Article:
H2.5 is made up from the fact that an increase of height of water, increases the area available to flow by the square of the height change and also increases the pressure (head) at the discharge, therefore making more water flow for a given area.
I should have noted that it is difficult to measure the height at the discharge, so measure it say 300mm to 600mm back from the weir.
Cross Section Flow Method
For larger creeks, this method involves the cross sectional area of the flow and the speed of the flow. If you wish to ascertain the flow rate of a stream, when the 10 litre bucket method cannot be employed, you can get a rough idea by measuring the size (cross section) and average flow rate of the stream.
For this method the speed of the mid-stream surface water is measured by timing a float. Choose a part of the stream where the cross section is regular. Measure the cross section by finding the average depth as shown, and the width. Time the float over a short distance to obtain the speed.
The average speed of the whole stream can then be calculated by multiplying the measured speed by:
0.8 for a concrete channel
0.7 for an earth channel
0.5 for a rough hill stream
For streams less than 150 mm average depth, the factor becomes unpredictable and can be as low as 0.25. The flow rate is then equal to the distance that the float travelled multiplied by the correction factor and multiplied by the average depth and width of the stream and then divided by the number of seconds for the float to cover that distance.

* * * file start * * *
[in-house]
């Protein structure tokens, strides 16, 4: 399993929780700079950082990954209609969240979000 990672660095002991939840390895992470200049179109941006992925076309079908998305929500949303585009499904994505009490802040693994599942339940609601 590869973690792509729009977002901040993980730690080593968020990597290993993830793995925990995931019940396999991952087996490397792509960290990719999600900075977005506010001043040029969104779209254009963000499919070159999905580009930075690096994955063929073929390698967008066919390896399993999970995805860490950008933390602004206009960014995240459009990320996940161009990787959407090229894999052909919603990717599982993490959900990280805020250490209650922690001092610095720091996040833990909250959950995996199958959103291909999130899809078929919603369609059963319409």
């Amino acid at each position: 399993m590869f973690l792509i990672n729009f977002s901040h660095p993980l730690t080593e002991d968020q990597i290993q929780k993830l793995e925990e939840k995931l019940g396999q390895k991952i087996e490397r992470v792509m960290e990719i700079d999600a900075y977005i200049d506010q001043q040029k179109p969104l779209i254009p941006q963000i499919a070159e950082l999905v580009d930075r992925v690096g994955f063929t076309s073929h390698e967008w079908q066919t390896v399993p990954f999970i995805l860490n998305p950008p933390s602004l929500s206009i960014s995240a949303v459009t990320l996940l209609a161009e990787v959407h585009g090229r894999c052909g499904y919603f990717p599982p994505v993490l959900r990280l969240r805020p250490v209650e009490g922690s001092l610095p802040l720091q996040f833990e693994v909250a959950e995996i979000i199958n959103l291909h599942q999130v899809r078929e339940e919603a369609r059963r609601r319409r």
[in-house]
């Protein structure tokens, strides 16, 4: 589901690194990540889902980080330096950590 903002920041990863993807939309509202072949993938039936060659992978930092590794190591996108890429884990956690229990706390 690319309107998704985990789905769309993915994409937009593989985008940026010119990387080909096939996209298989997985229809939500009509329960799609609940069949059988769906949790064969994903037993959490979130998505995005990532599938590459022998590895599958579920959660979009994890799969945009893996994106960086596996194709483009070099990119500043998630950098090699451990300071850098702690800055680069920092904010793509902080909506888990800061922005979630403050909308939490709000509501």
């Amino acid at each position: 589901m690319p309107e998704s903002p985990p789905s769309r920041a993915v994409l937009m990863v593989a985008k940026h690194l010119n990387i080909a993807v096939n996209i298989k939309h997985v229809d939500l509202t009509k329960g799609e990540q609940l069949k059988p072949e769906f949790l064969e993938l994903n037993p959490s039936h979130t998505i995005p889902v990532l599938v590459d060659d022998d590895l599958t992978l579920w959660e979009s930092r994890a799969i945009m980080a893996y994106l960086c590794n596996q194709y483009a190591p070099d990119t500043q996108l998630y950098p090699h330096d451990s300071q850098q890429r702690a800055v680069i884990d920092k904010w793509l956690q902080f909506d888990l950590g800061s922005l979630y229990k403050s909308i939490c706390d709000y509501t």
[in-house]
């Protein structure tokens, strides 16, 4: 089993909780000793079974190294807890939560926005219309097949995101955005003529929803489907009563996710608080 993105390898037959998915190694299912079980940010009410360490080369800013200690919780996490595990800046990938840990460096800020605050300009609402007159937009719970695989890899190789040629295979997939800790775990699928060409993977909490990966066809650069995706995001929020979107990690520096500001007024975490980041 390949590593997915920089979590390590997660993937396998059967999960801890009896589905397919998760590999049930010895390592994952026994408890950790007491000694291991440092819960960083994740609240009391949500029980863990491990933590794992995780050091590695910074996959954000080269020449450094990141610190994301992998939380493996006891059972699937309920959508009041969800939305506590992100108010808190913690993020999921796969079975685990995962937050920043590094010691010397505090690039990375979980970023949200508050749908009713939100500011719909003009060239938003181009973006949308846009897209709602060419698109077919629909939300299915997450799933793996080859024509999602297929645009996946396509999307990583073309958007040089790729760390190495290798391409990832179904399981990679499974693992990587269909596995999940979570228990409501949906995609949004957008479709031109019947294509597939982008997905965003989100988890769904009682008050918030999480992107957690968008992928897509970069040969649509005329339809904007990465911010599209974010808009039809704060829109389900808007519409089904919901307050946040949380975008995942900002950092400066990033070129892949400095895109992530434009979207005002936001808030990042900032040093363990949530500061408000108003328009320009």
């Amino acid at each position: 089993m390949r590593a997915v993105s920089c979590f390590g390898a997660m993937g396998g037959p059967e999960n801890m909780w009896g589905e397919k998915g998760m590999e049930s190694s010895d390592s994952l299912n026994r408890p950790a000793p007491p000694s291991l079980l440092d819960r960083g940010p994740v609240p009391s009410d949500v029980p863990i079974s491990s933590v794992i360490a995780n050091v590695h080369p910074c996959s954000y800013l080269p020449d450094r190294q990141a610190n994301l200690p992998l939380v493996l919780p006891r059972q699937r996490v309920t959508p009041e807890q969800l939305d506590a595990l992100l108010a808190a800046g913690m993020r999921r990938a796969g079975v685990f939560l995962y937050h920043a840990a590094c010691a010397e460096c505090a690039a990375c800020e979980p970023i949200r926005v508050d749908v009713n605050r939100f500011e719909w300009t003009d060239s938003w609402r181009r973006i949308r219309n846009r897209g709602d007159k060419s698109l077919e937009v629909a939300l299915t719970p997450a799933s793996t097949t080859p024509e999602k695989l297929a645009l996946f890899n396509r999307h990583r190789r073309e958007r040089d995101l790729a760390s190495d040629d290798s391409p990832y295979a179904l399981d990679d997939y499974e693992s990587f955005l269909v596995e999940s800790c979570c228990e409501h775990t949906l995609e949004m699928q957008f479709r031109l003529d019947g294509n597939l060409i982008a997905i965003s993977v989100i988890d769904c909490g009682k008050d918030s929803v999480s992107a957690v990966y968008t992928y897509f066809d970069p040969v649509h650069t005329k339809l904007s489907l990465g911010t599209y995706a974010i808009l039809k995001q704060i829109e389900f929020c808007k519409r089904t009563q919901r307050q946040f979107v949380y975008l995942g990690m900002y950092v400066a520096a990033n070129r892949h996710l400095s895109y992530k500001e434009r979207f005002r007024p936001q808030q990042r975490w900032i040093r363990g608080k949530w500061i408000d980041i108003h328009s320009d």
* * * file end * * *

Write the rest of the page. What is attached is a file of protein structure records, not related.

If the measurements are taken in metres and the float is timed in seconds, then the result multiplied by 1000 will give you the litres per second flow rate. Overall accuracy of this method is about 80%.
Siphons on Micro Hydro Penstocks
If you have a dam, the ideal penstock intake will go through the dam wall and always be below the water level. If you have a 'drain pipe' at the bottom of your dam (to clear out silt, etc), the most clever design is to have a smaller pipe coming off that which gives you a second intake about one-third down from the top of the water level. This will give you the best quality water for drinking and to run your hydro. A flexible pipe on a float is ideal for this intake so your intake can move with your water level.
A less than ideal method is to run your pipe over the dam wall. This means a siphon will be needed. The theoretical maximum lift of a siphon is about 6m, but in practice it will be difficult to achieve this maximum. A large pipe and/or high suction head will make the siphon all the more difficult to start and maintain.
Systems like this are not necessarily self-starting. If air gets into the pipe for any reason, such as exceeding the flow of the creek, turbulence washing bubbles into the intake, or dissolved air coming out of the water where the pipe lies in the sun, then the water can cease flowing and require complex measures to restart. Some of the methods used are:
- sucking on the end of the pipe
- blowing into the end of the pipe
- driving water into the bottom of the pipe with a pump or another pipe
- wriggling the pipe
- filling the pipe with water using a bucket or another portion of pipe above the dam
- constructing a small dam so the inlet and first portion of the pipe are below the water level
- or simple leaving it alone in the hope that temperature variations will cause air in the pipe to expand and contract and start the siphon
To conclude, if at all possible, have your hydro penstock pipe going through the wall below the level of the water to avoid suction problems.